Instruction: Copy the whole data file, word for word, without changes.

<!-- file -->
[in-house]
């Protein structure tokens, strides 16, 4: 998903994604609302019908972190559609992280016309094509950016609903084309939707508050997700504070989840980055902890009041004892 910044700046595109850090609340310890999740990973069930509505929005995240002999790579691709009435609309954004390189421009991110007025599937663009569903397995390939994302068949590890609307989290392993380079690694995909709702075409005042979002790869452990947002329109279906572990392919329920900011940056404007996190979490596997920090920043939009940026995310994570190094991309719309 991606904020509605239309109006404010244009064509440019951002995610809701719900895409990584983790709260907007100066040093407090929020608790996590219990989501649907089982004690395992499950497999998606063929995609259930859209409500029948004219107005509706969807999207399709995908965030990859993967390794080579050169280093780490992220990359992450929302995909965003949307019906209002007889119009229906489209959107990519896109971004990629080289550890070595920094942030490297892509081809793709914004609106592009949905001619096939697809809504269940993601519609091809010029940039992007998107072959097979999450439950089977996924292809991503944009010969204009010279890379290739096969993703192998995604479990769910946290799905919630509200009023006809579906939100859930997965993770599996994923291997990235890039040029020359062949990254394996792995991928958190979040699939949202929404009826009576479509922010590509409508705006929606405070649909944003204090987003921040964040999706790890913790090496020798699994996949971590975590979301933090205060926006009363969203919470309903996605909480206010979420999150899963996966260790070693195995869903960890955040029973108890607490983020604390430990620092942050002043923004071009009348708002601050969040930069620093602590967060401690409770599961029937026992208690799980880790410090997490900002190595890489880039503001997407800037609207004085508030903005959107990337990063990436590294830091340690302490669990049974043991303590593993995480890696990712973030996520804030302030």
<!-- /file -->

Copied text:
[in-house]
């Protein structure tokens, strides 16, 4: 998903994604609302019908972190559609992280016309094509950016609903084309939707508050997700504070989840980055902890009041004892 910044700046595109850090609340310890999740990973069930509505929005995240002999790579691709009435609309954004390189421009991110007025599937663009569903397995390939994302068949590890609307989290392993380079690694995909709702075409005042979002790869452990947002329109279906572990392919329920900011940056404007996190979490596997920090920043939009940026995310994570190094991309719309 991606904020509605239309109006404010244009064509440019951002995610809701719900895409990584983790709260907007100066040093407090929020608790996590219990989501649907089982004690395992499950497999998606063929995609259930859209409500029948004219107005509706969807999207399709995908965030990859993967390794080579050169280093780490992220990359992450929302995909965003949307019906209002007889119009229906489209959107990519896109971004990629080289550890070595920094942030490297892509081809793709914004609106592009949905001619096939697809809504269940993601519609091809010029940039992007998107072959097979999450439950089977996924292809991503944009010969204009010279890379290739096969993703192998995604479990769910946290799905919630509200009023006809579906939100859930997965993770599996994923291997990235890039040029020359062949990254394996792995991928958190979040699939949202929404009826009576479509922010590509409508705006929606405070649909944003204090987003921040964040999706790890913790090496020798699994996949971590975590979301933090205060926006009363969203919470309903996605909480206010979420999150899963996966260790070693195995869903960890955040029973108890607490983020604390430990620092942050002043923004071009009348708002601050969040930069620093602590967060401690409770599961029937026992208690799980880790410090997490900002190595890489880039503001997407800037609207004085508030903005959107990337990063990436590294830091340690302490669990049974043991303590593993995480890696990712973030996520804030302030």